“The goal is to ensure contractors don’t run afoul of some of the regulations and guidelines that can happen in the states,” Wheeler said.

Varying Options By State

In states that are already deploying paid family leave programs, employers still face some decisions. These states have programs at varying stages, and the number of weeks available in each state varies as well. For instance, while the baseline is often 12 weeks, there’s some variability based on company size, said Cassandra Gomez, senior staff attorney at A Better Balance, New York, which advocates for work-­family justice.

Many programs are set up as social insurance, with workers and employers each chipping in a small contribution on a weekly basis. In that way, neither party bears the full expense, Gomez said. 

The idea is that the program should not be overly consequential for any particular employer, she said. For those companies too small to pay for a formal paid family leave benefit, there are other options in participating states. The social insurance program makes such offerings more affordable. The point, Gomez said, is to have such a plan in place to “allow employers and employees to breathe a little easier with the cost of the programs being aggregated.” 

Often, such programs roll paid family and medical leave together so workers have an option to tap into either or both when something happens at home. In most of the programs, individuals who have earned money during the last four or five quarters are eligible for benefits when they apply to a state program.

When it comes to keeping work on track, Gomez pointed out that companies with paid family and medical leave programs in place have typically been able to reallocate the work amongst other workers. Another option is to hire a temporary employee.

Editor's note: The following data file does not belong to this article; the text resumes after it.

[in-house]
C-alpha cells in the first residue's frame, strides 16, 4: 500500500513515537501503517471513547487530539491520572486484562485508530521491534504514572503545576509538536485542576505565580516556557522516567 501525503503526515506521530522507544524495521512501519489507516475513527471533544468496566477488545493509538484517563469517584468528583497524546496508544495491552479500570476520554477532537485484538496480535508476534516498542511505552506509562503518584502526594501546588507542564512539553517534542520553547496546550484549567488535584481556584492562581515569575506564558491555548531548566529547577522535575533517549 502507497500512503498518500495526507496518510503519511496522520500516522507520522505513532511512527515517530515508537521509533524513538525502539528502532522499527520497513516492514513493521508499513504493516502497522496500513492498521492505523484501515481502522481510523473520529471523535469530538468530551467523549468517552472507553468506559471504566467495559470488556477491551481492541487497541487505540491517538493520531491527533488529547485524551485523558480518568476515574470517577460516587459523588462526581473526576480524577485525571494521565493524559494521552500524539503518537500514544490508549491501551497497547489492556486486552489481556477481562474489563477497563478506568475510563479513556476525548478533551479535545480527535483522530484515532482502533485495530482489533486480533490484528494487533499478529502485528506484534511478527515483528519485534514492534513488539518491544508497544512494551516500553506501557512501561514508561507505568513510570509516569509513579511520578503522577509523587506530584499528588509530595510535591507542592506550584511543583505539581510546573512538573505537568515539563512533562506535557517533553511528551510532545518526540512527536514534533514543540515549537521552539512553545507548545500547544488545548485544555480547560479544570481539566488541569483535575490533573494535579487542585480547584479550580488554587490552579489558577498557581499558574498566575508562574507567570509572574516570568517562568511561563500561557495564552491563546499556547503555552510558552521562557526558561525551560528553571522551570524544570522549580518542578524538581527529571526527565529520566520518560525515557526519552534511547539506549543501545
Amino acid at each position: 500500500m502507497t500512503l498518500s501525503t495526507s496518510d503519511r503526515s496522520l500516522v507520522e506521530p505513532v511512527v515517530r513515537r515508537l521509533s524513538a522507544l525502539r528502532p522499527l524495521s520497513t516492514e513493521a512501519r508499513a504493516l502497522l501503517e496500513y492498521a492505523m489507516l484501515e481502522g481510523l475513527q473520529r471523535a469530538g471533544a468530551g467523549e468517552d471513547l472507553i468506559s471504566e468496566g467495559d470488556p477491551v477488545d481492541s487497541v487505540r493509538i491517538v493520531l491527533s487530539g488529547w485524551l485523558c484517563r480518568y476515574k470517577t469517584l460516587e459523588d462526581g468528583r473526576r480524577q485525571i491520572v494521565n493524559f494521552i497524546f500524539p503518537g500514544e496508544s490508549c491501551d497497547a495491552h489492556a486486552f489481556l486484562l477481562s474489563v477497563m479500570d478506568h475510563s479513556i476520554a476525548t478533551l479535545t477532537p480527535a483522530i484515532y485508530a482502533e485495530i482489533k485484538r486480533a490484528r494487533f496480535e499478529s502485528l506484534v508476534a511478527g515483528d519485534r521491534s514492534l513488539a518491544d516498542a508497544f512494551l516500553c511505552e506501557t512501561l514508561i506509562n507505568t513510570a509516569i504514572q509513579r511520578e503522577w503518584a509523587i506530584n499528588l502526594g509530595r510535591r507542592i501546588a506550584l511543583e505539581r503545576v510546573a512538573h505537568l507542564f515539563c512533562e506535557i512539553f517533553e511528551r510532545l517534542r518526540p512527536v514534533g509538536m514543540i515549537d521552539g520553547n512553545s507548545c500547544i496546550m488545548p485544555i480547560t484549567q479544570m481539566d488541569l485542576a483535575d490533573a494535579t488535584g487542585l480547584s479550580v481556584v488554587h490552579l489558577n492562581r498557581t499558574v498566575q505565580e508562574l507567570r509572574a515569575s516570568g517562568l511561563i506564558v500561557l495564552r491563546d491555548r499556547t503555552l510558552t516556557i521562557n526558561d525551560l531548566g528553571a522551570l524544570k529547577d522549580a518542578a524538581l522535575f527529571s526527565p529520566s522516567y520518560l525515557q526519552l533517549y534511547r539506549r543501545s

“Overall, we’ve seen that the reallocation of work and others stepping in has been has been really helpful,” she said. 

From a legal standpoint, workers have a few options, even if there isn’t a state program available. They have rights under the FMLA in some cases, and employers stand to gain by understanding what those are.

Every year since 2017, with the exception of 2021, there’s been at least one new state paid family and medical leave law enacted. These statewide programs have been popular, Gomez said, and can be expected to continue growing. 

“They’re popular amongst workers, they’re popular amongst voters and states know that they also are a really good attracting factor for getting new workers to move to a state,” she said.

Workers who take part in paid family leave programs still have some mobility. If they are paying for a percentage of their own coverage, the systems are designed to follow them to other locations if they move. 

“While these laws are very much state by state, to some degree, in the vast majority of cases family and medical leave rights are portable with the workers,” Gomez said. 

That means that if the worker has paid into the program, they’ll typically still have access to it, even if they switch jobs.

“Usually what we see is workers have to meet a small financial eligibility requirement,” she said. 

From that point forward, regardless of how long they’ve worked for the employer, they can access the program when they need it. / Jacob Lund / Gorodenkoff

About The Author

SWEDBERG is a freelance writer based in western Washington. She can be reached at [email protected].